“When you’re a straight, white male, your privilege bracelet looks more like a necklace,” one of my high school students told me after making a privilege bracelet at a booth at the recent ELCA Youth Gathering.
The activity was great – exposing teens first to what privilege is (a special right, advantage, or immunity granted or available only to a particular person or group of people, often by virtue of birth) and then challenging them to think about the various privileges they have in regard to seven different categories – religion, gender / sex, nationality, ability, orientation, socio-economic class, and race.
The activity was also daunting. As a straight, white female, my bracelet also looked a lot like a necklace. I lacked only five beads for the entire activity, all related to my gender. This realization made me feel guilty, which is why I loved the conversation this activity provoked. After participating in it, another male student came up to me and said, “I get that I’m privileged but so what? What am I supposed to do about it?”
We spent the next half hour wrestling with this very thing.
We talked about how the ELCA – a 97% white denomination – uses its collective privilege to accompany and make space for those who lack it, for example by giving non-white, female, gay, and trans people the platform during the mass gatherings at the Youth Gathering.
At one point in our conversation, my colleague, Joe – a straight white male – joined in. Thanks to his Lutheran seminary education, the influence of mentors, and his own empathy and compassion, Joe is incredibly aware of his privilege. He regularly uses it on behalf of those who lack it.
When Joe jumped into this conversation, he gave an example of using his privilege to benefit others (in this instance, me). He talked about how when we travel together, people often assume he's the lead youth worker. He is, after all, a white, male, ordained pastor while I’m a white, female, non-ordained youth worker. When this happens, he willingly corrects people’s mindsets.
Sixteen years into my youth ministry career, I’m used to people assuming any adult male I'm with is the youth pastor, not me. Although I wish people wouldn’t assume such things, that’s not what bothered me about Joe’s example.
What bothered me is that Joe used this as an example of how he relinquishes his privilege for the good of others. In his eyes, when he corrects people’s mistaken assumptions about who’s in charge, he’s humbling himself in order to restore me to my position.
Here’s the thing, though.
That position is not Joe's to begin with. So, when he corrects such misconceptions, he’s simply giving me what’s already mine: A title that comes with some responsibility and authority.
To me, that’s doing what’s right, not using your privilege to benefit others.
In contract, using your privilege to benefit others is giving away something that is actually YOURS – even if it’s yours because of privilege – to someone who because of their lack of privilege doesn't have that same opportunity.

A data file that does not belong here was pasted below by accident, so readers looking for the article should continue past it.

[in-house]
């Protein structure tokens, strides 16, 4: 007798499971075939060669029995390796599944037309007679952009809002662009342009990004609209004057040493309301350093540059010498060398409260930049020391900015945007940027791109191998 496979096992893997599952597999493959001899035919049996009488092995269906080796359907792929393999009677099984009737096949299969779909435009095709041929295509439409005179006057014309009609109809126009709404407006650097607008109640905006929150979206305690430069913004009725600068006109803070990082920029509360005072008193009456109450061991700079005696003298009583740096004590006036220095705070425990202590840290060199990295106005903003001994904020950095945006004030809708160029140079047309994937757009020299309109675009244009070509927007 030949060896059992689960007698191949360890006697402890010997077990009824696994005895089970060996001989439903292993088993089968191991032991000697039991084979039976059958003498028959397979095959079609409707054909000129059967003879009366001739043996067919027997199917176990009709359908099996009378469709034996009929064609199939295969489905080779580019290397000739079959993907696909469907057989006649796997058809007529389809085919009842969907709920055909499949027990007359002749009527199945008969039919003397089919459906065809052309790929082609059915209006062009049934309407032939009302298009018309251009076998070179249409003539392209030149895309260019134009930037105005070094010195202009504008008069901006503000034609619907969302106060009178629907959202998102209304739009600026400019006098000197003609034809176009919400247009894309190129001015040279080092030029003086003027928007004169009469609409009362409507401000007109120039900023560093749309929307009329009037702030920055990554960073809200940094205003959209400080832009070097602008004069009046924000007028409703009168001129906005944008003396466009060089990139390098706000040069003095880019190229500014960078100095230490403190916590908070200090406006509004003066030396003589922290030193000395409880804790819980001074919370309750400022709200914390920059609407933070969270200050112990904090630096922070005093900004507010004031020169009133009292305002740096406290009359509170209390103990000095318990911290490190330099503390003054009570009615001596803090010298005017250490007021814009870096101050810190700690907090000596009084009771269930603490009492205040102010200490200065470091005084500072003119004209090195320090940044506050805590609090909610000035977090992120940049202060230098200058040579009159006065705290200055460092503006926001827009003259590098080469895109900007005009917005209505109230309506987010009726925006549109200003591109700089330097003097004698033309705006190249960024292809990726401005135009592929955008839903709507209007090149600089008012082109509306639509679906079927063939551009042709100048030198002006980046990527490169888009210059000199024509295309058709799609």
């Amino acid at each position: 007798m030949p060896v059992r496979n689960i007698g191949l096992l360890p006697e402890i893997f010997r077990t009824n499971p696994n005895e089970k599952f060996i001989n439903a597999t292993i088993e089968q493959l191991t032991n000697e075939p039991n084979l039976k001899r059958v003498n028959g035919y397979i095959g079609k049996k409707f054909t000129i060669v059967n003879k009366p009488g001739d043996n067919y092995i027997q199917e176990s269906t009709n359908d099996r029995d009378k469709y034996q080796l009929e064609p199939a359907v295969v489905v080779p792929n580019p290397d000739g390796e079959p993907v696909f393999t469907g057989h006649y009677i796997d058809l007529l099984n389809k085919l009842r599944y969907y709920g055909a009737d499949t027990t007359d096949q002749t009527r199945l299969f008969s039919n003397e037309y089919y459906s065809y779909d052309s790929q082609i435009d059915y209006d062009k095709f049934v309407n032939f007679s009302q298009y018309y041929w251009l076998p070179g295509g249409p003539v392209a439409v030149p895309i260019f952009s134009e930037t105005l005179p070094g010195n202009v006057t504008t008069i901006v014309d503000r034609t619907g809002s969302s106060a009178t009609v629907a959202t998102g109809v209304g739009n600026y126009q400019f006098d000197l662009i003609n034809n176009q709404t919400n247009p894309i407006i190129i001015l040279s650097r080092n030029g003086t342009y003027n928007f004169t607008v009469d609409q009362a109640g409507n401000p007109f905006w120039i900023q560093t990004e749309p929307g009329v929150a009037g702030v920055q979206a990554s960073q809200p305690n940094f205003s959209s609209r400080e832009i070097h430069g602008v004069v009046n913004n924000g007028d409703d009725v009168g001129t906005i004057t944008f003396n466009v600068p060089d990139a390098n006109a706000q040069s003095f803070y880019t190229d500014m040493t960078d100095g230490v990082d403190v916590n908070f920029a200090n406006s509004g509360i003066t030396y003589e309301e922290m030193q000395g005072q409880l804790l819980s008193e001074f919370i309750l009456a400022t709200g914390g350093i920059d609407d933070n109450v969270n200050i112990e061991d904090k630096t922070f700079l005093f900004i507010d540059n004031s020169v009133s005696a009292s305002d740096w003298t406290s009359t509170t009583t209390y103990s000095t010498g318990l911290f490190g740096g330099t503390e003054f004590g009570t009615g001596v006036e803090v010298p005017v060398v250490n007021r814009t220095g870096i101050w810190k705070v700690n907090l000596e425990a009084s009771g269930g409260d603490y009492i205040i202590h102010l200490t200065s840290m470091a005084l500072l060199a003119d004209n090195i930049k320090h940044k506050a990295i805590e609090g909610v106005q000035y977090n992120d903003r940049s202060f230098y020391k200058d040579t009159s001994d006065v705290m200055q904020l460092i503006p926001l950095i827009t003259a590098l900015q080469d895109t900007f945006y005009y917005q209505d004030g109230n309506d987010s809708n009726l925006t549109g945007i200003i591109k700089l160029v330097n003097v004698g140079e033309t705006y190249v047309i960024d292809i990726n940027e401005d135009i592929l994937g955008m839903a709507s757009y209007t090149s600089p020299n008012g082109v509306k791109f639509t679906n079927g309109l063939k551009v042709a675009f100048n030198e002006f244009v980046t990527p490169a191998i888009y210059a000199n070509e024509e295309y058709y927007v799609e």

So, Joe inviting me to preach instead of him on a Sunday morning in our congregation (which he's done) is an example of him using his privilege to benefit me. Since I don't have a seminary degree, when Joe gives me the microphone - he gives me access to a platform that I wouldn't otherwise have.
In the same way, I, too, have privilege – some connected to my race, others to my socio-economic status. Five years ago, I completed a master’s degree that was largely accessible to me because of my socio-economic status. This degree gave me the opportunity to rub shoulders with some of the leaders in the youth ministry world, which opened doors to research, writing, and speaking previously closed to me. I now see it as part of my role to try to connect those without that privilege to the network I’m part of.
None of these things are earth shattering, but they are tangible examples of what it means to use our privilege to benefit others.
In a world where the distance between those who have and don’t have privilege is growing, understanding privilege is important… But so, too, is understanding how to relinquish our privilege.
That’s why I’m grateful for this activity at the Youth Gathering and the resulting conversation between the students and adult leaders in our ministry. It’s also why I’m grateful for people like Joe who are willing to enter into the fray – knowing that they have much to lose – occasionally be wrong, learn from their mistakes, and truly use their privilege on behalf of those who lack it (something you cannot learn and do unless you’re actually in close proximity with those who lack some of the privileges you have).
Micah 6:8 suggests:
What does the LORD require of you?
To act justly and to love mercy
and to walk humbly with your God.
That’s what relinquishing privilege is about.
And walking humbly in ways that benefit not just those with privilege, but those without it.